Study reveals that hair dyes do not up cancer risk

A study by Spanish scientists has revealed that hair dyes do not
appear to increase the risk of cancer, contrary to a number of
other medical studies over the past twenty years, reports Simon
Pitman.

In recent years a number of further studies, which have been picked up on by the media, have suggested that hair dyes could pose a risk for several types of cancer. According to scientists at the University of Santiago de Compostela, this alarming news has been the driving force behind a systematic evaluation of the epidemiogic evidence.

Headed by Bahi Takkhouche, the University team analysed data found in a medical literature search identifying 79 studies from 11 countries to examine the association between use of hair dyes and the relative risk of cancer.

With an estimated one third of women in the US and Europe and 10 per cent of men aged over 40 using some sort of colouring in their hair, the researchers said that the need for a comprehensive study was pressing.

The matter becomes more pressing when considering that some 70 per cent of people dying their hair use permanent dyes - often associated as being the highest risk for the on-set of cancers. The study's authors also point out that the number of people using permanent hair dye products in many parts of Asia is even higher.

The results of a meta-analysis of the scientific evidence looking at the association between cancer and hair dye use has found no strong evidence of increased risk, according to an article published in the May 25 issue of Journal of the American Medical Association.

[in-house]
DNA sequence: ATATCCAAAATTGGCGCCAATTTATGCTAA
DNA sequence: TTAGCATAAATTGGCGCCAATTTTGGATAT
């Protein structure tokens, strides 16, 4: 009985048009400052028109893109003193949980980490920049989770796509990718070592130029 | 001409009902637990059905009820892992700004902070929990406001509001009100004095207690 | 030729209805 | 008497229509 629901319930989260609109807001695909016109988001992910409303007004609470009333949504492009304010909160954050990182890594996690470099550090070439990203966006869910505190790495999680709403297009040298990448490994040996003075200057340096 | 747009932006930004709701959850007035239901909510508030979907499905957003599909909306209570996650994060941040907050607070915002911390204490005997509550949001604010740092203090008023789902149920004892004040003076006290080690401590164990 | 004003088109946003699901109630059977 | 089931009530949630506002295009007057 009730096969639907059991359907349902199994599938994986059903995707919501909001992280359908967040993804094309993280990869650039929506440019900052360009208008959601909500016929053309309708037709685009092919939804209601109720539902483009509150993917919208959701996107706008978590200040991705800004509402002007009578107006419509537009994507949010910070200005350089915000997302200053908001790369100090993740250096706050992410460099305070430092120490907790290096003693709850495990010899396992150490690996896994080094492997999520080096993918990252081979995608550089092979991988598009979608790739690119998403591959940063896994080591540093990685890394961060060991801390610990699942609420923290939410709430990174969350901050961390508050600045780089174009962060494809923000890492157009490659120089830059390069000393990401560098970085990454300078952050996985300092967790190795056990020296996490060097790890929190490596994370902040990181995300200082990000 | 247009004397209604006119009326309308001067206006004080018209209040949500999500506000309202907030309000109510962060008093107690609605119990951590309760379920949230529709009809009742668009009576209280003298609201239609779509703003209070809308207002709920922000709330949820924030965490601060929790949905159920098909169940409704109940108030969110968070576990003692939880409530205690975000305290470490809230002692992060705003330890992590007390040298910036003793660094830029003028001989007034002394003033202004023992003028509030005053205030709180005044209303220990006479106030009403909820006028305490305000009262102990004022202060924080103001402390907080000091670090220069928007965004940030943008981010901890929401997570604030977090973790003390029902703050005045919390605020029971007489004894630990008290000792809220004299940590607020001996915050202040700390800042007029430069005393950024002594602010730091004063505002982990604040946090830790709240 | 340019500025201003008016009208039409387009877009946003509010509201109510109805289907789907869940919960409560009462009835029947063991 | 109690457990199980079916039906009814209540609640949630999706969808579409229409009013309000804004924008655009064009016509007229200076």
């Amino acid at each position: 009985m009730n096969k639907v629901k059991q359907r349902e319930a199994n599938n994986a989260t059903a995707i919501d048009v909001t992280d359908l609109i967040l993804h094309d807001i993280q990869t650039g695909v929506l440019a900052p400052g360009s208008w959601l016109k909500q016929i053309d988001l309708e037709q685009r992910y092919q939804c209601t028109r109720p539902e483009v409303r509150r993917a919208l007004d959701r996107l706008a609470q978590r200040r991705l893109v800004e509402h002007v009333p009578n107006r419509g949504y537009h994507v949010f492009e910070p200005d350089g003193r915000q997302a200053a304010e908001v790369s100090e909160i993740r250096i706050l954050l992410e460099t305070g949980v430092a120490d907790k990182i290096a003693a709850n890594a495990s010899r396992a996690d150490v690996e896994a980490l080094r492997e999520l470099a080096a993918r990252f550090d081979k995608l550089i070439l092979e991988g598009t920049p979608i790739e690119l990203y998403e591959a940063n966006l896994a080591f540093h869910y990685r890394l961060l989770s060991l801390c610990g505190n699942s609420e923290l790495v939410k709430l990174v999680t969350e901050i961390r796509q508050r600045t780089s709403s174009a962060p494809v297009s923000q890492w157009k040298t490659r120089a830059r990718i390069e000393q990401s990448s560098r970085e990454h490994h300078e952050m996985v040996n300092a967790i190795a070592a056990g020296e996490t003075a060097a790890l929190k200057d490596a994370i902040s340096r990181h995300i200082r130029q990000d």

"Our results indicate that, globally, there is no effect of personal hair dye use on the risk of breast and bladder cancer,"​ the authors reported. "There is a borderline effect for hematopoietic cancers (for example, leukemia and multiple myeloma). However, the evidence of a causal effect is too weak to represent a major public health concern."

In conclusion, the study reports that: "Some aspects related to hematopoietic cancer and other cancers that have shown evidence of increased risk in one or two studies should be investigated further. Efforts should be targeted toward the assessment of the risk of cancer in occupational settings where exposure to hair dyes is more prolonged and has a higher concentration and frequency than personal exposure."

Although the report highlights the fact that the study cannot completely rule out all risks, it does indicate that the average consumer using a hair dye product once or twice a month is not putting themselves at any major risk.

However, those involved in the beauty business, particularly hairdressers who are using such products on a daily business, might well be putting themselves at risk - suggesting that manufacturers might have to consider warning labels for products that are only used in salons.

Related topics Formulation & Science Hair Care

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